Scarcely had General Winder finished his dispositions when the British appeared on the other bank, marching in a line parallel with the American position, and in full view of the troops on the hill; in their red coats, with bayonets glistening, drums beating, and standards waving, making a martial appearance well calculated to overawe untried levies. Here marched the seasoned veterans of Wellington's campaigns, well armed, well officered, fresh from camp; on the other shore awaited them raw militia, hastily levied, badly equipped, and faint from long marching and little food.
Getting into the village, the British began a fire of Congreve rockets, in place of artillery, a new arm of service recently introduced, and from its novelty the more disquieting. Under cover of this fire, they advanced a column upon the bridge, but the Baltimore artillery lodged in the battery so decimated it with round shot and grape, that it broke in an instant and disappeared behind the houses.
Quite an interval now elapsed, employed by the enemy in bringing up his main body, and by the Americans in a steady artillery fire, with a view to silencing the rocketers, who were fast getting the range of the reserve troops on the hill. Very soon a heavier column rushed at double quick upon the bridge; round shot and grape tore through its ranks as before, but the gaps were quickly filled, and a large force was soon over the bridge, and in line under the bluff, where the shot from the battery could not reach it, and where it soon received large reinforcements from the light troops who had forded the river above the bridge. The supporting riflemen, seeing the enemy across the stream, fired two or three ineffectual volleys, and fell back to the right of Stansbury's brigade, which, as we have seen, had been drawn up on the crest of the hill in reserve. General Winder at once ordered the 5th Regiment of this brigade to advance and defend the battery, but as it moved down the slope the rockets began to hiss over the heads of the two remaining regiments, and to cut through their ranks, creating such panic that they fled incontinently, leaving the advancing regiment unsupported. General Winder commanded the latter to halt, and dashed after the fugitives, whom he succeeded in bringing to a halt; then leaving their officers to reform them, he hurried back to the 5th, but on reaching them he found to his dismay that the two regiments he had left were in disorderly flight. Meantime the artillery, left unsupported, had retired from the battery, which, with the barn and orchard, had been occupied by the enemy. At the same moment Winder, observing that a strong column of the enemy had passed up the pike, and was deploying into the field to attack his flank, ordered a retreat. Up to this time the 5th with Pinckney's rifles and the artillery had behaved well, but to retreat in the face of the enemy-almost an impossibility with veteran troops-was too great a trial of their endurance. They broke into disgraceful flight, and hurried after the other fragments of the shattered army.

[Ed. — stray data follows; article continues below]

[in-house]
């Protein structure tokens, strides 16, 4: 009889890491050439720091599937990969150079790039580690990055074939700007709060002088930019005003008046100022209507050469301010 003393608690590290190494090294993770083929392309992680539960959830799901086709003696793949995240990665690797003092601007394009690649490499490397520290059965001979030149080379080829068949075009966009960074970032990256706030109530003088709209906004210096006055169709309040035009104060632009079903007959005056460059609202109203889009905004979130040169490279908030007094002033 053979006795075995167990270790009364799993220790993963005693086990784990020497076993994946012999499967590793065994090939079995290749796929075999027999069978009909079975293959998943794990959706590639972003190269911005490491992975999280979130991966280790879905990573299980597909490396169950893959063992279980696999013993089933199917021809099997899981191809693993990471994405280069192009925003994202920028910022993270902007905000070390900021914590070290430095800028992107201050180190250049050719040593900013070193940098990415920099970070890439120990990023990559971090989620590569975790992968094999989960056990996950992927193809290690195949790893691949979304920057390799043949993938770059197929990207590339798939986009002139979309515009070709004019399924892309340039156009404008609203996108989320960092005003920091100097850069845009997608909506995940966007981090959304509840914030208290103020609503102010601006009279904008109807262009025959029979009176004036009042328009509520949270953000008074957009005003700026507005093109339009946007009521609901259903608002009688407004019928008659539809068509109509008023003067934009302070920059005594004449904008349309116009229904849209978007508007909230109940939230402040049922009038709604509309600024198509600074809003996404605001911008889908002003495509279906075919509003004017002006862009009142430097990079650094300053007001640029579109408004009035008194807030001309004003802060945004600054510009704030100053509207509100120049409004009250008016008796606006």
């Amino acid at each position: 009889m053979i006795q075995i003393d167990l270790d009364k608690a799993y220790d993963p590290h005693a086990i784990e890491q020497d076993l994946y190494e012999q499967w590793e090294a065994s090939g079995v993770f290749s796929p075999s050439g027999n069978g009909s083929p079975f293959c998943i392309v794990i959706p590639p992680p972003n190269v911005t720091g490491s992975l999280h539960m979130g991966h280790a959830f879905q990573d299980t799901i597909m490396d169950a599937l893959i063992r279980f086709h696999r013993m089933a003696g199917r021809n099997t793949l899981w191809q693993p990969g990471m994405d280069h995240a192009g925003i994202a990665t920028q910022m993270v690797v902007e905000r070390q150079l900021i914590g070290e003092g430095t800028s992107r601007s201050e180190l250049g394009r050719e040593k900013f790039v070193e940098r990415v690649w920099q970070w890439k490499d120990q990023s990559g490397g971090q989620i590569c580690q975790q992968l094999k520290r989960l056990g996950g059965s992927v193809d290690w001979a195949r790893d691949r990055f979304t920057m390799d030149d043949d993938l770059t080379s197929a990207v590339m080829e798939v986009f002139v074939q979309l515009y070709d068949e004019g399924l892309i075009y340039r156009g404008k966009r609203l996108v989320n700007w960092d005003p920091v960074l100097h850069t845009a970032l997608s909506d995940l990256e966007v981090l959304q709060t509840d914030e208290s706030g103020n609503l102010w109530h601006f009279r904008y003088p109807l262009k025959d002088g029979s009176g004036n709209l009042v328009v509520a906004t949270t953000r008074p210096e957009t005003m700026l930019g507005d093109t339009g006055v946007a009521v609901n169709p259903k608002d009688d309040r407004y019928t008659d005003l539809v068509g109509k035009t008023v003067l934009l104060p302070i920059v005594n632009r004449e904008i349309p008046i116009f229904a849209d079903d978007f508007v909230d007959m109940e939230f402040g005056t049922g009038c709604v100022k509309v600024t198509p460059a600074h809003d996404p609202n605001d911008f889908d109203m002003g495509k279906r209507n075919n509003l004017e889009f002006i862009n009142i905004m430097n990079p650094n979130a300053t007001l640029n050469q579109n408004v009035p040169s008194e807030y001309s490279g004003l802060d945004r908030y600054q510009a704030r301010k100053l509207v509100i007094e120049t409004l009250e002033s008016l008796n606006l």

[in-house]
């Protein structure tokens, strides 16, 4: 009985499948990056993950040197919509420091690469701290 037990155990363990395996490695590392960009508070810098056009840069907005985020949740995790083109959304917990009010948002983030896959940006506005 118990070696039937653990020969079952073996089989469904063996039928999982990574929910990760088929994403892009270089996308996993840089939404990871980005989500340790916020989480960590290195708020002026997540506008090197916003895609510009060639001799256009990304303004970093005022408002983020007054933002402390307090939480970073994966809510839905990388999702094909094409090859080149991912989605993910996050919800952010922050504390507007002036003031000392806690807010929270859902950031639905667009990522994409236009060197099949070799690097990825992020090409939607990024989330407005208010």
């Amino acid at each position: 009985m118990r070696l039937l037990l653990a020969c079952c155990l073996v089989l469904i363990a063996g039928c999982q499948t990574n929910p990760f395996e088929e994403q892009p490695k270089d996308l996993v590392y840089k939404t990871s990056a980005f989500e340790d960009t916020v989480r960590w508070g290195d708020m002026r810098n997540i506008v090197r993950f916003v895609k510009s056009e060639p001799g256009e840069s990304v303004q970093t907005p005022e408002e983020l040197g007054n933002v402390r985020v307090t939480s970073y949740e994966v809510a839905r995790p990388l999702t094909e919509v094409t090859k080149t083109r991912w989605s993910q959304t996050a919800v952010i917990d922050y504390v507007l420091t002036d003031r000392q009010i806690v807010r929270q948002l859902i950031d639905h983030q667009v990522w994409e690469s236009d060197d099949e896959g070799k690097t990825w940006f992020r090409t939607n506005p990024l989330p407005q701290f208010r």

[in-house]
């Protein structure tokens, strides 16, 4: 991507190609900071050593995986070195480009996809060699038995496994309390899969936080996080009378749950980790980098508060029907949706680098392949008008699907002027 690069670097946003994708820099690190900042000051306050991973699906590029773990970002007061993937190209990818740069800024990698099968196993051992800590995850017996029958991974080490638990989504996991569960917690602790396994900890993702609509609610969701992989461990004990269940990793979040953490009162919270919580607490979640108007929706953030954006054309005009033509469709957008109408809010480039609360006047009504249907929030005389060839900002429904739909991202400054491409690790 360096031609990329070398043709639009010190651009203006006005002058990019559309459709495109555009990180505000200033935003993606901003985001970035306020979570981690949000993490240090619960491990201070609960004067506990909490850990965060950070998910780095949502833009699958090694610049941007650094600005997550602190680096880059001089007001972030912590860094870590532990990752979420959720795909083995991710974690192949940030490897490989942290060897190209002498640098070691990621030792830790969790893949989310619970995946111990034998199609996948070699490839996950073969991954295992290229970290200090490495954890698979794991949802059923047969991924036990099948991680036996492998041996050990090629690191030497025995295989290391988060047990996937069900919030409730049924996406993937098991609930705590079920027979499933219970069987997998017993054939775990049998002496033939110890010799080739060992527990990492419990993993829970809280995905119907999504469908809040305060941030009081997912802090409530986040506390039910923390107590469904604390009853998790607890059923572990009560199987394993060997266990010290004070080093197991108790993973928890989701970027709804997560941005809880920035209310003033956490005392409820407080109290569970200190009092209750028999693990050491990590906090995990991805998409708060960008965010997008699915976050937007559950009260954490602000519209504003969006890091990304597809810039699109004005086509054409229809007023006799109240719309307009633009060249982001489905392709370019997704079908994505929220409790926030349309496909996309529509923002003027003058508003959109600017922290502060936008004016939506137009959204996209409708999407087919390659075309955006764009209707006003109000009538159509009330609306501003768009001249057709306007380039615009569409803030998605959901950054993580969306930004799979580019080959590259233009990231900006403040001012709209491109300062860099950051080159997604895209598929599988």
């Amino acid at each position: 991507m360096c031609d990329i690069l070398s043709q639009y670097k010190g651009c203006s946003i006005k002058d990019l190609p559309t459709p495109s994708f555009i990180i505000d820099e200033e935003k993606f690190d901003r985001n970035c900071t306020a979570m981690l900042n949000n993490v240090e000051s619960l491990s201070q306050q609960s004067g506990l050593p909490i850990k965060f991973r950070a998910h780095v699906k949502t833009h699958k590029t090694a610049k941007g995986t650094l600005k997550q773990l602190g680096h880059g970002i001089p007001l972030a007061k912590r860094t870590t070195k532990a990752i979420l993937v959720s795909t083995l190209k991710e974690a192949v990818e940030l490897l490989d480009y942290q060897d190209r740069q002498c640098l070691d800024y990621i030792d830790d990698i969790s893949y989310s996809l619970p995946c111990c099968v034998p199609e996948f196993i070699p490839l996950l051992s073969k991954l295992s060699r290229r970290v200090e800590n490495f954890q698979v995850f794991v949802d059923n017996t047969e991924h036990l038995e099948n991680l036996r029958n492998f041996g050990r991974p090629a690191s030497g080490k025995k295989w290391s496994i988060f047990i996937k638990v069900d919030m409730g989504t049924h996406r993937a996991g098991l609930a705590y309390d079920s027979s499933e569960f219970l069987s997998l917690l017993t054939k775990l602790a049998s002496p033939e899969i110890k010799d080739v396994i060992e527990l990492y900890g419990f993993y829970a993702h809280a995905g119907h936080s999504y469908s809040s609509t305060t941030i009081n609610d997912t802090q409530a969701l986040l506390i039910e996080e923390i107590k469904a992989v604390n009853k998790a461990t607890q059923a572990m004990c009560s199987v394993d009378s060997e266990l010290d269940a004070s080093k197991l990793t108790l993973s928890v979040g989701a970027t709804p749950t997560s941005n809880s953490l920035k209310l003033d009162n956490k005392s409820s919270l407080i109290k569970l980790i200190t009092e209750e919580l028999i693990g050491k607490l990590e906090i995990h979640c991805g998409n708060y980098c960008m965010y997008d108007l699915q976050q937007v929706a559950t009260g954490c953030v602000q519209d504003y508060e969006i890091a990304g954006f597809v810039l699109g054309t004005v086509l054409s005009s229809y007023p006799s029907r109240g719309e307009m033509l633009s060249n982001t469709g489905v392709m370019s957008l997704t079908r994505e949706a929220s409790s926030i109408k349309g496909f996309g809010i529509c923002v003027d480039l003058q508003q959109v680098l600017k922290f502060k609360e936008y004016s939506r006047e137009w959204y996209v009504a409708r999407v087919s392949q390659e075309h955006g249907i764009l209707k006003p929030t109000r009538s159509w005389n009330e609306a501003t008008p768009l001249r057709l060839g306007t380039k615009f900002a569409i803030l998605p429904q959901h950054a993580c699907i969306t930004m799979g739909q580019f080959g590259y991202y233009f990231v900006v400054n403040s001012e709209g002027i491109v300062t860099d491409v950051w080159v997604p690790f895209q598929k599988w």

The British, having thus disposed of the first line, pressed on down the Washington pike, and at the distance of a mile met the second line or reserve, which up to this time had taken no part in the battle, and which received few accessions from the first line, as the routed militia had fled by way of the Georgetown or post road. This line the enemy attacked simultaneously on both flanks, as he had the first, Colonel Brooks of the 44th Regiment marching up the Georgetown road, and taking it on its left, while Colonel Thornton attacked its extreme right on the Bladensburg pike. The latter force first met Commodore Barney's battery, which, as we have seen, had been planted in the main road beyond the